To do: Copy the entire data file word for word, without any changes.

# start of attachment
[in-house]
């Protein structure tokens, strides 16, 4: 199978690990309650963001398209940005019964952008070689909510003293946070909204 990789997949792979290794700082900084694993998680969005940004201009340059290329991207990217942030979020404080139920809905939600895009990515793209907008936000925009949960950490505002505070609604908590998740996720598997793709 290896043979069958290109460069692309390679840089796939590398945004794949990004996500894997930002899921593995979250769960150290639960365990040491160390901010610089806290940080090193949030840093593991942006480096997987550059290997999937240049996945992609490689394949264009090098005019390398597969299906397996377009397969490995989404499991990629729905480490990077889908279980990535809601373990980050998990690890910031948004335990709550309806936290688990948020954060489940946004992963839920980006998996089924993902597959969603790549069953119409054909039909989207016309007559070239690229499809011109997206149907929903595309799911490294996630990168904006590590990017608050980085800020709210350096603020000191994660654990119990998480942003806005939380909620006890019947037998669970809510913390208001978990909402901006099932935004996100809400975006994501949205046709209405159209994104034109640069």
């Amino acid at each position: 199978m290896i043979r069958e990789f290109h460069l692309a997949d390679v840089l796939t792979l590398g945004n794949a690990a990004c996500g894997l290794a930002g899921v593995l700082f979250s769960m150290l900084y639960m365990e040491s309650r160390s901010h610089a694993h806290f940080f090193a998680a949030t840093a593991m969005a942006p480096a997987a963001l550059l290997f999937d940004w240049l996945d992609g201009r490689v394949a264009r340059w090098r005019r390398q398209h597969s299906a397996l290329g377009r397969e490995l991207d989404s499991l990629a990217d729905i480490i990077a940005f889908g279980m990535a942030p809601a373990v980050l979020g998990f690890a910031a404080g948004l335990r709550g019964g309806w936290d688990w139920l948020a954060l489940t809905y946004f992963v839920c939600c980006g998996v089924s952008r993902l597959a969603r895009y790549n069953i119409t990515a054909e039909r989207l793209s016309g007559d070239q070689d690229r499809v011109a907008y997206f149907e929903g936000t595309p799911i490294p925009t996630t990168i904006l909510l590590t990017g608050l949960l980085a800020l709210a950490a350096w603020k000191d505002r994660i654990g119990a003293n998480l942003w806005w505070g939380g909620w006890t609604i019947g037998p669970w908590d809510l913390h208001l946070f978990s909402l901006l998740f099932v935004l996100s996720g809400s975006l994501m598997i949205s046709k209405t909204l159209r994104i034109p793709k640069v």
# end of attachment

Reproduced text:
[in-house]
């Protein structure tokens, strides 16, 4: 199978690990309650963001398209940005019964952008070689909510003293946070909204 990789997949792979290794700082900084694993998680969005940004201009340059290329991207990217942030979020404080139920809905939600895009990515793209907008936000925009949960950490505002505070609604908590998740996720598997793709 290896043979069958290109460069692309390679840089796939590398945004794949990004996500894997930002899921593995979250769960150290639960365990040491160390901010610089806290940080090193949030840093593991942006480096997987550059290997999937240049996945992609490689394949264009090098005019390398597969299906397996377009397969490995989404499991990629729905480490990077889908279980990535809601373990980050998990690890910031948004335990709550309806936290688990948020954060489940946004992963839920980006998996089924993902597959969603790549069953119409054909039909989207016309007559070239690229499809011109997206149907929903595309799911490294996630990168904006590590990017608050980085800020709210350096603020000191994660654990119990998480942003806005939380909620006890019947037998669970809510913390208001978990909402901006099932935004996100809400975006994501949205046709209405159209994104034109640069």
């Amino acid at each position: 199978m290896i043979r069958e990789f290109h460069l692309a997949d390679v840089l796939t792979l590398g945004n794949a690990a990004c996500g894997l290794a930002g899921v593995l700082f979250s769960m150290l900084y639960m365990e040491s309650r160390s901010h610089a694993h806290f940080f090193a998680a949030t840093a593991m969005a942006p480096a997987a963001l550059l290997f999937d940004w240049l996945d992609g201009r490689v394949a264009r340059w090098r005019r390398q398209h597969s299906a397996l290329g377009r397969e490995l991207d989404s499991l990629a990217d729905i480490i990077a940005f889908g279980m990535a942030p809601a373990v980050l979020g998990f690890a910031a404080g948004l335990r709550g019964g309806w936290d688990w139920l948020a954060l489940t809905y946004f992963v839920c939600c980006g998996v089924s952008r993902l597959a969603r895009y790549n069953i119409t990515a054909e039909r989207l793209s016309g007559d070239q070689d690229r499809v011109a907008y997206f149907e929903g936000t595309p799911i490294p925009t996630t990168i904006l909510l590590t990017g608050l949960l980085a800020l709210a950490a350096w603020k000191d505002r994660i654990g119990a003293n998480l942003w806005w505070g939380g909620w006890t609604i019947g037998p669970w908590d809510l913390h208001l946070f978990s909402l901006l998740f099932v935004l996100s996720g809400s975006l994501m598997i949205s046709k209405t909204l159209r994104i034109p793709k640069v």